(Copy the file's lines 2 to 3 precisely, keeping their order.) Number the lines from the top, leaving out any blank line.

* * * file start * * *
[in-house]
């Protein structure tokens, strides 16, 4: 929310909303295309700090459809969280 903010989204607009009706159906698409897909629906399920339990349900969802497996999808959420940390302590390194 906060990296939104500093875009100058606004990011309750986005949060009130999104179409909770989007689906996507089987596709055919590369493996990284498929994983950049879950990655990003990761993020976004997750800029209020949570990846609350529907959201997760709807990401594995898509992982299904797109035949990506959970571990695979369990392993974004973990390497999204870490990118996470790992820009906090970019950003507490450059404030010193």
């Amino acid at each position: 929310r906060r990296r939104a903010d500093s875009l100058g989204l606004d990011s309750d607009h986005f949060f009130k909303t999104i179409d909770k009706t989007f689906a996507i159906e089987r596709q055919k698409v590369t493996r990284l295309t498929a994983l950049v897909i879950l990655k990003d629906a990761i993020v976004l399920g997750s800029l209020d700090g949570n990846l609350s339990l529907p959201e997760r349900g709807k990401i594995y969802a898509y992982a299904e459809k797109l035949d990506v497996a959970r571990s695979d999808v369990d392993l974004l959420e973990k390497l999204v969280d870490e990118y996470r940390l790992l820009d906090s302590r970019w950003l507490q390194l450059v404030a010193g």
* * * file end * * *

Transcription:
């Protein structure tokens, strides 16, 4: 929310909303295309700090459809969280 903010989204607009009706159906698409897909629906399920339990349900969802497996999808959420940390302590390194 906060990296939104500093875009100058606004990011309750986005949060009130999104179409909770989007689906996507089987596709055919590369493996990284498929994983950049879950990655990003990761993020976004997750800029209020949570990846609350529907959201997760709807990401594995898509992982299904797109035949990506959970571990695979369990392993974004973990390497999204870490990118996470790992820009906090970019950003507490450059404030010193």
């Amino acid at each position: 929310r906060r990296r939104a903010d500093s875009l100058g989204l606004d990011s309750d607009h986005f949060f009130k909303t999104i179409d909770k009706t989007f689906a996507i159906e089987r596709q055919k698409v590369t493996r990284l295309t498929a994983l950049v897909i879950l990655k990003d629906a990761i993020v976004l399920g997750s800029l209020d700090g949570n990846l609350s339990l529907p959201e997760r349900g709807k990401i594995y969802a898509y992982a299904e459809k797109l035949d990506v497996a959970r571990s695979d999808v369990d392993l974004l959420e973990k390497l999204v969280d870490e990118y996470r940390l790992l820009d906090s302590r970019w950003l507490q390194l450059v404030a010193g």